It seems like I’ve been waiting a LONG time for Starflyer 59’s Talking Voice vs. Singing Voice. Granted, over the past year, the band has released a critically acclaimed EP, The Last Laurel, and even a fun loud rock distraction in I am the Portuguese Blues. Not too long prior to that, the band had released a hyped full-length, complete with an all-star line-up, Old. Yet, even in those releases, along with the two prior releases Can’t Stop Eating and Leave Here a Stranger, something seemed to be missing from the Starflyer 59 sound that I’d been hoping I’d hear again. And this is where this review is woefully subjective, because most music fans find nothing but orchestrated pop beauty in Leave Here a Stranger. I understand that sentiment. Yet, for me, Jason Martin and his ever revolving cast of guest musicians have not sounded as fresh or inspired to my ears since the dark pop of 1999’s Everybody Makes Mistakes. Maybe I’m wrong in this, but all subjective analyses aside, Talking Voice vs. Singing Voice presents perhaps the most consistent collection of Martin’s songs ever, and coupled with some wonderful choices of production and arrangements by he and bandmate Frank Lenz, the CD ends up being a scrumptious listen of slightly dreamy, moody pop.
The overall mood of Talking Voice vs. Singing Voice is dark and wistful, taking a cue from the aforementioned Everybody Makes Mistakes. In the place of the synths that have dominated the band’s recent efforts are the inclusion of real live strings, beautifully arranged by Lenz. Martin’s signature guitar leads are as muted and buried as they’ve ever been, and are conspicuously subtle when compared with other Starflyer 59 releases. However, Martin’s are clear, confident, and even varied, a far cry from his barely-audible whisper of the mid 1990’s. The music is full-sounding, with lots of strings, keyboards, and guitars giving the music a slightly eerie feel. But, even with the excellent vocal, drum, keyboard and arrangement contributions of Lenz, and the aforementioned sensibilities permeating through the music, its Martin’s songwriting that really shines on Talking Voice vs. Singing Voice. Martin’s style of writing terse, simple phrases of music at times gives his music an overly simple quality that does not stand up well on repeated listens. However, on Talking Voice vs. Singing Voice, the nine songs all shine with strong and imaginative melodies, with nary a dull moment in sight.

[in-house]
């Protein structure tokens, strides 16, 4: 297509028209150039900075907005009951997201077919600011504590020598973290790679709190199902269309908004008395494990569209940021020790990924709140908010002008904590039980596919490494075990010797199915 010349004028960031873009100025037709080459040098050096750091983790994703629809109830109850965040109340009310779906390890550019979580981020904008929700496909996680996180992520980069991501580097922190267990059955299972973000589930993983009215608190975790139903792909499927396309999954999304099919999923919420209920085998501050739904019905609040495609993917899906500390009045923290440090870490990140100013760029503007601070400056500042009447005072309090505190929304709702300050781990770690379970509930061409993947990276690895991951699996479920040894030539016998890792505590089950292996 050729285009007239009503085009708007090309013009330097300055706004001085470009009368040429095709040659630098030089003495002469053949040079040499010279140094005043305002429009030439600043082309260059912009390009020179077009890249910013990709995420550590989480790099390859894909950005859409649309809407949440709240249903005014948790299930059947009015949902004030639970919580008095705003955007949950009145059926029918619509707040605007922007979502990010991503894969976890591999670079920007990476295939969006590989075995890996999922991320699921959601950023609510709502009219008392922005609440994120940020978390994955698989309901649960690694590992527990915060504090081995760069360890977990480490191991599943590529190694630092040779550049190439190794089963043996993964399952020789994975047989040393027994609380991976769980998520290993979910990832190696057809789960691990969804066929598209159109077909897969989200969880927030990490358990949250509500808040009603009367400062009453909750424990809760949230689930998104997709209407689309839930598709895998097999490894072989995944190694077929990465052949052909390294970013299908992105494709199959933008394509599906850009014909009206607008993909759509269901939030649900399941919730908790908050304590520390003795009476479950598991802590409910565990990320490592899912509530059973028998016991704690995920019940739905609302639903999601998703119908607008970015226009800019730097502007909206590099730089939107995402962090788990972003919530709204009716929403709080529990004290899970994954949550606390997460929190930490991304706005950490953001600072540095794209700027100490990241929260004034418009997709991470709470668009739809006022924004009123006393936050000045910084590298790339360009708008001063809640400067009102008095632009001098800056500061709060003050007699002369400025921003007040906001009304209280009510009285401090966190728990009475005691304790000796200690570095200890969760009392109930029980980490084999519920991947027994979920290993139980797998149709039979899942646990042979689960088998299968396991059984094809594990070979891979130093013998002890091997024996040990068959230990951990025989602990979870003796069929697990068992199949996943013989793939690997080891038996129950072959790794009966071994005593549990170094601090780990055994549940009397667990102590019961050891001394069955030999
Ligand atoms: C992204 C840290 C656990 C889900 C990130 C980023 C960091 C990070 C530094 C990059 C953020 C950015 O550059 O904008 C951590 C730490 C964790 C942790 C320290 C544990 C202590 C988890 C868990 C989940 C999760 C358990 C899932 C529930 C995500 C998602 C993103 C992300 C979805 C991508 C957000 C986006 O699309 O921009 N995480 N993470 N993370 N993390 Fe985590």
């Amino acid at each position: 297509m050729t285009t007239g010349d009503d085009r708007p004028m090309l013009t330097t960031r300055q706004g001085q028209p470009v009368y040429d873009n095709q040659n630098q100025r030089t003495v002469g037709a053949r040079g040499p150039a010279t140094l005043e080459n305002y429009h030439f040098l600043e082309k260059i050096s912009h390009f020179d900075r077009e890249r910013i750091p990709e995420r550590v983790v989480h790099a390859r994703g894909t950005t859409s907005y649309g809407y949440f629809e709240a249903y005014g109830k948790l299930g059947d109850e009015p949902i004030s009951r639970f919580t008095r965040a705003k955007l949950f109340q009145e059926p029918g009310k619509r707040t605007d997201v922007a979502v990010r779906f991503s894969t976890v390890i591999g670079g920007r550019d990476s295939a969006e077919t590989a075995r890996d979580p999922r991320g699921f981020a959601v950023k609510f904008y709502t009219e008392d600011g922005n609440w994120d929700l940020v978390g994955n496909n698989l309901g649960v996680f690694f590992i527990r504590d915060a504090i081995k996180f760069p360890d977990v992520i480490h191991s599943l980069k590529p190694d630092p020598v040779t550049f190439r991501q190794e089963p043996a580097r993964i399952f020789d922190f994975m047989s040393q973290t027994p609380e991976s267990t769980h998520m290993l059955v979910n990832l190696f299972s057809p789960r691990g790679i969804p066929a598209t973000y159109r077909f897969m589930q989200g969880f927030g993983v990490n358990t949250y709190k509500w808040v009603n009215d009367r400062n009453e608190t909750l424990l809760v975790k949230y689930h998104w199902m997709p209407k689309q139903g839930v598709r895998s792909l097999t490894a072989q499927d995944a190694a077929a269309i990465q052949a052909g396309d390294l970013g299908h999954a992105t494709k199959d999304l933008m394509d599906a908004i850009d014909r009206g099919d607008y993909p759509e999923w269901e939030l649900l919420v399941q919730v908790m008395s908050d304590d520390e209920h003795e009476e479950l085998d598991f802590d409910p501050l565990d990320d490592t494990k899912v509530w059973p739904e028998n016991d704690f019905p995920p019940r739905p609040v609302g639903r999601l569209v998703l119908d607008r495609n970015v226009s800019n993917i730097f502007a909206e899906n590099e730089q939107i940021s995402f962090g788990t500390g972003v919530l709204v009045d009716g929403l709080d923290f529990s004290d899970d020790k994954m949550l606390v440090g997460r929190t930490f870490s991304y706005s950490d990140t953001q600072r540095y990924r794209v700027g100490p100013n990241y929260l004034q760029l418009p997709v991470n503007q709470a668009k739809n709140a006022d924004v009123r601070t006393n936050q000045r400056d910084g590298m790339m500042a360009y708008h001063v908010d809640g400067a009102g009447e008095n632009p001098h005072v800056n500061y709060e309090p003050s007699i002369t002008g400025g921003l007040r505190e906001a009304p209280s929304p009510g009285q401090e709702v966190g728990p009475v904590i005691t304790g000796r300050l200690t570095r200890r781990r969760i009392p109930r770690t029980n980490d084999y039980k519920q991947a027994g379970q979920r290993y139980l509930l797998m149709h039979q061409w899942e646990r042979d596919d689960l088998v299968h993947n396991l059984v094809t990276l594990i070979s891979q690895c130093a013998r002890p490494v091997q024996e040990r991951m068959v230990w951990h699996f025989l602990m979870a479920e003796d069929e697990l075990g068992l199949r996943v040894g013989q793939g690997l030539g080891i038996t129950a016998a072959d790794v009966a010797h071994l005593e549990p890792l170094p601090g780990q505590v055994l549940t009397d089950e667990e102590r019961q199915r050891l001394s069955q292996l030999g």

Highlights of Talking Voice vs. Singing Voice include the understated opener “The Contest Completed”, which heralds the beginning of the CD with a sombre mood-establishing melody and lush instrumentation. “Easy Street” reeks with moodiness with its slower tempo, foreboding guitars and vocals, and ominous strings. “Good Sons” is ready for the radio as the brightest and fastest song on Talking Voice vs. Singing Voice. Generous helpings of synths, guitars, electronic percussion and a candy-coated melody (though dark in that unmistakable Starflyer 59 way) support one of the catchiest songs that Martin has ever released. Night Life seethes with rock attitude, while the strings restrain the song from becoming an overwhelming psychedelic jam. “A Good Living”, containing a gorgeous melody, a variety of beautifully blended keyboard, acoustic and electric guitar, and string sounds, also possesses some of Martin’s most obviously spiritual lyrics ever released by him, as he sings “Jesus Christ please help me ‘cause I’m lonely”. “Softness, Goodness”, which also appeared on The Last Laurel is a stunning slow-burner of a song, again showcasing Martin’s distinct ability to write strong melodies in a dark-pop-rock context. It seems that this is what Martin does best, as evidenced in the best moments of his past works. Though he is a great guitar player (and those guitar skills are barely exercised on Talking Voice vs. Singing Voice), Martin’s greatest gift seems to be the knack for composing dark, moody songs that are without pretence and are somehow catchy and well-structured. Thankfully, Talking Voice vs. Singing Voice), contains many songs written in this vein, and the result is a collection of nine songs that fills this listener with glee.
As I write about this CD, though, I’m a little frustrated…and not at all about the wonderful music found on the disc (in fact, I only have two small complaints about the disc: the simplistic artwork seems a little too much of an afterthought to my eyes, and the length of the disc, at about 32 minutes, is quite short). You see, even as I write this review, I almost feel that I’m likely preaching to the converted…as most people who’ve heard Starflyer 59 have become rabid fans and are likely to have already heard Talking Voice vs. Singing Voice and made their own opinions of it. And, even though Talking Voice vs. Singing Voice is a fresh-sounding CD, all that really needs to be said is that this CD is a Starflyer 59 CD, and that it’s most certainly one of the strongest Starflyer 59 CD’s to date.
And perhaps that is the measure of a great band. When a reviewer focuses more on comparing a band’s release with previous releases from the same band, rather than comparing it with another band’s work, something of legitimacy is imprinted on the band. And, when subjected to the litmus test of previous Starflyer 59 releases, Talking Voice vs. Singing Voice easily stands up to the rest in its sophistication, exquisite songwriting, and tasteful arrangements. Maybe it’s all in my head: maybe this review is nothing more than a subjective rant of a reviewer who is giddy that one of his favourite bands have adopted a style he thoroughly enjoys. But in all honesty, Talking Voice vs. Singing Voice is perhaps the strongest release that Starflyer 59 has EVER released. And that is no small feat for a band with such a stellar and extensive back catalog. Highly recommended.